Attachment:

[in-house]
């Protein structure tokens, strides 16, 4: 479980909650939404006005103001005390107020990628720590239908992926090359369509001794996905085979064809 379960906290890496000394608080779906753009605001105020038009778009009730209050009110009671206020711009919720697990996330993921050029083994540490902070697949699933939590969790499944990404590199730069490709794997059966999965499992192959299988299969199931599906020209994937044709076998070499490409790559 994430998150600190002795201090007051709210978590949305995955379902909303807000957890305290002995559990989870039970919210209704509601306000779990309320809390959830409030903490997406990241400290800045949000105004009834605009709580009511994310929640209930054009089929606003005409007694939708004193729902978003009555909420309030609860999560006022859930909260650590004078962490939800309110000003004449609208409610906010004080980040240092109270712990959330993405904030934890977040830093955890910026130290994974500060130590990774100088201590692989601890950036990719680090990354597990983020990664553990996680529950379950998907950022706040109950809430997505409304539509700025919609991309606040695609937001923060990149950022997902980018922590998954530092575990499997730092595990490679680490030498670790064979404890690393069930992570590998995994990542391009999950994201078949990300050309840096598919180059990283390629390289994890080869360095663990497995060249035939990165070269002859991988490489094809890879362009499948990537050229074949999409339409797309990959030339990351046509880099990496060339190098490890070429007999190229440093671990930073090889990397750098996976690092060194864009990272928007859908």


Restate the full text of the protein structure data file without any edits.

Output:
[in-house]
């Protein structure tokens, strides 16, 4: 479980909650939404006005103001005390107020990628720590239908992926090359369509001794996905085979064809 379960906290890496000394608080779906753009605001105020038009778009009730209050009110009671206020711009919720697990996330993921050029083994540490902070697949699933939590969790499944990404590199730069490709794997059966999965499992192959299988299969199931599906020209994937044709076998070499490409790559 994430998150600190002795201090007051709210978590949305995955379902909303807000957890305290002995559990989870039970919210209704509601306000779990309320809390959830409030903490997406990241400290800045949000105004009834605009709580009511994310929640209930054009089929606003005409007694939708004193729902978003009555909420309030609860999560006022859930909260650590004078962490939800309110000003004449609208409610906010004080980040240092109270712990959330993405904030934890977040830093955890910026130290994974500060130590990774100088201590692989601890950036990719680090990354597990983020990664553990996680529950379950998907950022706040109950809430997505409304539509700025919609991309606040695609937001923060990149950022997902980018922590998954530092575990499997730092595990490679680490030498670790064979404890690393069930992570590998995994990542391009999950994201078949990300050309840096598919180059990283390629390289994890080869360095663990497995060249035939990165070269002859991988490489094809890879362009499948990537050229074949999409339409797309990959030339990351046509880099990496060339190098490890070429007999190229440093671990930073090889990397750098996976690092060194864009990272928007859908």